However, Grovener was sentenced under the Guidelines and not the ACCA. Presumably, Grovener asserts that Johnson applies to his Motion because the “crime of violence” definition contained within the Guidelines' career offender enhancement provision is identical to the residual clause language found unconstitutional in Johnson.[1] U.S.S.G. § 4B1.2(a)(2). However, the Supreme Court explicitly held in Beckles v. United States, U.S., 137 S.Ct. 886 (March 6, 2017), that the holding in Johnson does not apply to the residual clause of the Guidelines. More importantly, Grovener's sentence was not calculated based on any “crime of violence” Guideline. Rather, Grovener's sentence was based, in part, on his prior conviction for a controlled substance offense. (PSI, ¶¶ 18, 44, 48.) Grovener did not receive any enhancement in his Guidelines range for having committed a “crime of violence.” Thus, even if Johnson were to apply to the “crime of violence” definition under the Sentencing Guidelines-which the Supreme Court explicitly held that it did not in Beckles-the holding would still be inapplicable to Grovener's Motion.

         Consequently, Grovener is not entitled to his requested relief, and I RECOMMEND the Court DENY his Section 2255 Motion.

         II. Leave to Appeal in Forma Pauperis and Certificate of Appealability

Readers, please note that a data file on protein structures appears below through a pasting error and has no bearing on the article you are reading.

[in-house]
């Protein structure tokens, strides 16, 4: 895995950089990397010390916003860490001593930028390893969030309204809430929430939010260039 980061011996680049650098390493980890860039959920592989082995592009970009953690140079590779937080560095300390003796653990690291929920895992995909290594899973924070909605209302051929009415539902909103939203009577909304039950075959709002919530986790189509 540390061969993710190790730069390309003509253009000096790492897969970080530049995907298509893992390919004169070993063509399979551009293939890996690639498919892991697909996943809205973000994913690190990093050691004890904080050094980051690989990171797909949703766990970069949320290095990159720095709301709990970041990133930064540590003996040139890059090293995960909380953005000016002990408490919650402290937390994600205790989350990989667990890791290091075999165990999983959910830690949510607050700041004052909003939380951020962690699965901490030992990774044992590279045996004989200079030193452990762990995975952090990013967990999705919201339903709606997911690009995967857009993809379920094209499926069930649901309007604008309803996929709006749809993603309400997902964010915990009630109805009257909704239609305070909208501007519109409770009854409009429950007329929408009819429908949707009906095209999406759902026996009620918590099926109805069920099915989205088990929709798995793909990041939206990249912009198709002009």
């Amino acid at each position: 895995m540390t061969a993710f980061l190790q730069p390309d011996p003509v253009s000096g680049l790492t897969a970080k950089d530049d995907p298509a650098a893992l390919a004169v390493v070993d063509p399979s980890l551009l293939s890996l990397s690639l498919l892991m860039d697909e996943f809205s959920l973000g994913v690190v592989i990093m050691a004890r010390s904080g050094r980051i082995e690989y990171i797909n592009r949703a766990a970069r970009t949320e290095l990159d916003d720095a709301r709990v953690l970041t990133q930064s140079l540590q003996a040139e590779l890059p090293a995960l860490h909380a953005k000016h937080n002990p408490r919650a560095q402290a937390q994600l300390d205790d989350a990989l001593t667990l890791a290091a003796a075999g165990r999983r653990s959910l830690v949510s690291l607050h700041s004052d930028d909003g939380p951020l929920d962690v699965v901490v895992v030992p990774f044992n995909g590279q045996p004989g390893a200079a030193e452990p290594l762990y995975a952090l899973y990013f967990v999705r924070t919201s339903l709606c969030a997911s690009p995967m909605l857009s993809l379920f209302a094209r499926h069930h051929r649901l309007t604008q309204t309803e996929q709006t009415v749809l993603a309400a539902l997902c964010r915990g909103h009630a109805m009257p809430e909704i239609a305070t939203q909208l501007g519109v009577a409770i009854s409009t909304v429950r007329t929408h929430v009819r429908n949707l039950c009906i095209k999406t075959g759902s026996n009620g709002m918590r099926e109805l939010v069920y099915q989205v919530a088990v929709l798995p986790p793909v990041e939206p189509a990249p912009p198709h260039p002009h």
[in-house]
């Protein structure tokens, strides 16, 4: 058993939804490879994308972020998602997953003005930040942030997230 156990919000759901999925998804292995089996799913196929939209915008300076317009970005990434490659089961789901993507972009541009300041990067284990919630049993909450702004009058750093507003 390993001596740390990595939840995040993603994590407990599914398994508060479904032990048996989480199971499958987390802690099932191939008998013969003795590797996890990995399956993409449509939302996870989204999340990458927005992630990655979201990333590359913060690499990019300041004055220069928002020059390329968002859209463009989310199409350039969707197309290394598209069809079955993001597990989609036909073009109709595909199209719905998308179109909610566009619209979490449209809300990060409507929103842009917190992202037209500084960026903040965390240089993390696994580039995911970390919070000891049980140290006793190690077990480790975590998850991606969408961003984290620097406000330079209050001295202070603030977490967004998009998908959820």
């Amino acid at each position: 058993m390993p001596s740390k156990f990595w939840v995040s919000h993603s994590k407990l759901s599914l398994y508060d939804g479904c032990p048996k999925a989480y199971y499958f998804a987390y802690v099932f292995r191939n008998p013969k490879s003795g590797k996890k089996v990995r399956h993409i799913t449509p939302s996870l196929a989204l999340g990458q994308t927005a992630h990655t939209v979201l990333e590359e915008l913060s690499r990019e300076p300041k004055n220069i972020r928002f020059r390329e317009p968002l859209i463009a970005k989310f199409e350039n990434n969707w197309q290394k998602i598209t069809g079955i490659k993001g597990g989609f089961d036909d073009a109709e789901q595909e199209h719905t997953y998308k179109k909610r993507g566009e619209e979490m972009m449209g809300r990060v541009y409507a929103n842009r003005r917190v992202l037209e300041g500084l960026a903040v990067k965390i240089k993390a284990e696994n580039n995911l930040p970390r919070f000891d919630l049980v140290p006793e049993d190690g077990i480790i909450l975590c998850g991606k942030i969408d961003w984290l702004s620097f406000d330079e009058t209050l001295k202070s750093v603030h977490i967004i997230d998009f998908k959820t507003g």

The Court should also deny Grovener leave to appeal in forma pauperis. Though Grovener has, of course, not yet filed a notice of appeal, it would be appropriate to address these issues in the Court's order of dismissal. Fed. R. App. P. 24(a)(3) (trial court may certify that appeal of party proceeding in forma pauperis is not taken in good faith “before or after the notice of appeal is filed”).

         An appeal cannot be taken in forma pauperis if the trial court certifies that the appeal is not taken in good faith. 28 U.S.C. § 1915(a)(3); Fed. R. App. P. 24(a)(3). Good faith in this context must be judged by an objective standard. Busch v. Cty. of Volusia, 189 F.R.D. 687, 691 (M.D. Fla. 1999). A party does not proceed in good faith when he seeks to advance a frivolous claim or argument. See Coppedge v. United States, 369 U.S. 438, 445 (1962). A claim or argument is frivolous when it appears the factual allegations are clearly baseless or the legal theories are indisputably meritless. Neitzke v. Williams, 490 U.S. 319, 327 (1989); Carroll v. Gross, 984 F.2d 392, 393 (11th Cir. 1993). Stated another way, an in forma pauperis action is frivolous, and thus, not brought in good faith, if it is ...